Nearly 40 percent of patients who underwent cardiac catheterization to diagnose heart disease were found to have no narrowing of their arteries, according to a study in the New England Journal of Medicine. The study by researchers at Duke University, University of California at San Francisco, and the University of Texas examined the records of 398,078 patients, treated at 663 hospitals from January 2004 through April 2008.
The study was aimed at determining whether noninvasive tests and risk assessments for heart disease were good at identifying patients who needed more invasive testing such as a cardiac catheterization. This involves inserting a catheter into the patient’s blood vessels usually through a small incision in the groin. The catheter is threaded up to the patient’s heart where ink can be injected to help doctors see blood flow (and any obstructions) through the heart using real-time x-rays.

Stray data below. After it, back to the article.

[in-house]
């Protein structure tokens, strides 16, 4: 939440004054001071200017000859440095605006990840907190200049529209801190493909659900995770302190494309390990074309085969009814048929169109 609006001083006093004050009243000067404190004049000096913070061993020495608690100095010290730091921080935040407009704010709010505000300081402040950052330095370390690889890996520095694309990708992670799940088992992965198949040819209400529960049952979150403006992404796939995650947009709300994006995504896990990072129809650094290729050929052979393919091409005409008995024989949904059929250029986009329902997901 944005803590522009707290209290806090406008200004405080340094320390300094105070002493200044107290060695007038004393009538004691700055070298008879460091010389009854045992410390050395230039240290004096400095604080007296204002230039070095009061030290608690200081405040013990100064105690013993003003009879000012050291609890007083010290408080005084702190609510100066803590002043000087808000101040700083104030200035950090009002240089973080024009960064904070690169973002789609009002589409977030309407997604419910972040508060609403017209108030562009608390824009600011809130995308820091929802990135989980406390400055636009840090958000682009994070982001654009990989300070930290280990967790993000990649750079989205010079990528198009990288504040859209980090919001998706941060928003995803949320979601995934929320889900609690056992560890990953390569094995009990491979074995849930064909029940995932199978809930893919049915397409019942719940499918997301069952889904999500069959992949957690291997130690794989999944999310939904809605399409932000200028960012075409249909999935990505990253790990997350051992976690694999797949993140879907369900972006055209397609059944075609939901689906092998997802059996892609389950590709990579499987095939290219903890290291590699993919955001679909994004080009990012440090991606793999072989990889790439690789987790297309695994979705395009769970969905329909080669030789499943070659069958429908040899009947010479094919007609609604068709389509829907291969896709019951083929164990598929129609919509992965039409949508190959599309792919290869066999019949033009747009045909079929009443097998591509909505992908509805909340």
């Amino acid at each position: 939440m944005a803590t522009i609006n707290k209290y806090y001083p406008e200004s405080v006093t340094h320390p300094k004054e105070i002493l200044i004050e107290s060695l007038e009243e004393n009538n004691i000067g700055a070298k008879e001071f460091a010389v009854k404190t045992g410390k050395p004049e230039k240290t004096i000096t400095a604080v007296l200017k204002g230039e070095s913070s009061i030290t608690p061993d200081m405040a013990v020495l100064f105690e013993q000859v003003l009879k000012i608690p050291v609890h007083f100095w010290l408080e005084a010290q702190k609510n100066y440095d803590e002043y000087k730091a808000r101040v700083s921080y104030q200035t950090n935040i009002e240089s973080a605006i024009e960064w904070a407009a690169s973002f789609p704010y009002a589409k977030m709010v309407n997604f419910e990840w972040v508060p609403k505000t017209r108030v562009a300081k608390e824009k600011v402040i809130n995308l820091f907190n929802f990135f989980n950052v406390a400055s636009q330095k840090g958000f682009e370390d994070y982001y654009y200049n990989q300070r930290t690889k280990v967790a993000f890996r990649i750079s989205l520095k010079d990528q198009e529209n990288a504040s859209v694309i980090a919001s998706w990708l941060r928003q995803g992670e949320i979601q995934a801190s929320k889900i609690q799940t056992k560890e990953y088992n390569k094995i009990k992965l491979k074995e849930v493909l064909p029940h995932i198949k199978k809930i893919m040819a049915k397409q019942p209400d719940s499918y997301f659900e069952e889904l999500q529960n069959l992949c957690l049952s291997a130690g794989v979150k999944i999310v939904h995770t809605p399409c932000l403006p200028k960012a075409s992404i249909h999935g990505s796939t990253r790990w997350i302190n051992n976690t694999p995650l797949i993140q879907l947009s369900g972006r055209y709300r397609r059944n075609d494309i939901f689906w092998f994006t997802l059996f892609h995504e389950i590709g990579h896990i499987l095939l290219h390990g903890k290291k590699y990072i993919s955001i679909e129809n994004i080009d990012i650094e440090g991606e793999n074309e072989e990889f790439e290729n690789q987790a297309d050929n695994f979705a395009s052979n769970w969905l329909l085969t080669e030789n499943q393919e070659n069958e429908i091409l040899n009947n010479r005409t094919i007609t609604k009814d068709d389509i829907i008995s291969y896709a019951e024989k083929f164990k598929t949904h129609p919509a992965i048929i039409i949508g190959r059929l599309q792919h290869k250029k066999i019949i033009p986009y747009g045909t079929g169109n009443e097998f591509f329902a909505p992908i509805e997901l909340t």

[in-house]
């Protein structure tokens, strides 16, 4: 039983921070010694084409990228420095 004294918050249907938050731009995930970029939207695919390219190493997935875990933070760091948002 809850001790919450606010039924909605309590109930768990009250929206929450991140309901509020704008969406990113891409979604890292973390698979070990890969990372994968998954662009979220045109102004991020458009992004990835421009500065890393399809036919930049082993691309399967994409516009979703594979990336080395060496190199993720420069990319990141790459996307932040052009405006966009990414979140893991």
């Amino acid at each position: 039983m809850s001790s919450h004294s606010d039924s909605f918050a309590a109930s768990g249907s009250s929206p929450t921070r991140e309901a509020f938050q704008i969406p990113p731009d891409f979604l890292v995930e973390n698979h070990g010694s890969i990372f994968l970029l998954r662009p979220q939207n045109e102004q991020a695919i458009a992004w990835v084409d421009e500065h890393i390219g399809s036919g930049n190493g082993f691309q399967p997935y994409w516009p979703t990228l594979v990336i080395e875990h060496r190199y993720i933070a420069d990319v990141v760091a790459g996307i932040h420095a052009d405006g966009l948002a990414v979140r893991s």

The researchers found that no coronary artery disease was found in 39.2 percent of the patients. Serious narrowing was found in 37.6 percent of the patients included in the study.
The researchers concluded that “better strategies for risk stratification are needed to inform decisions and increase the diagnostic yield of cardiac catheterization in routine clinical practice.”
An analysis of hospital bills from Philadelphia and its four suburban Pennsylvania counties found that in 2008, 4,303 patients underwent cardiac catheterizations during an elective hospitalization. Overall, 22,507 patients in the five county area underwent cardiac catheterizations in 2008.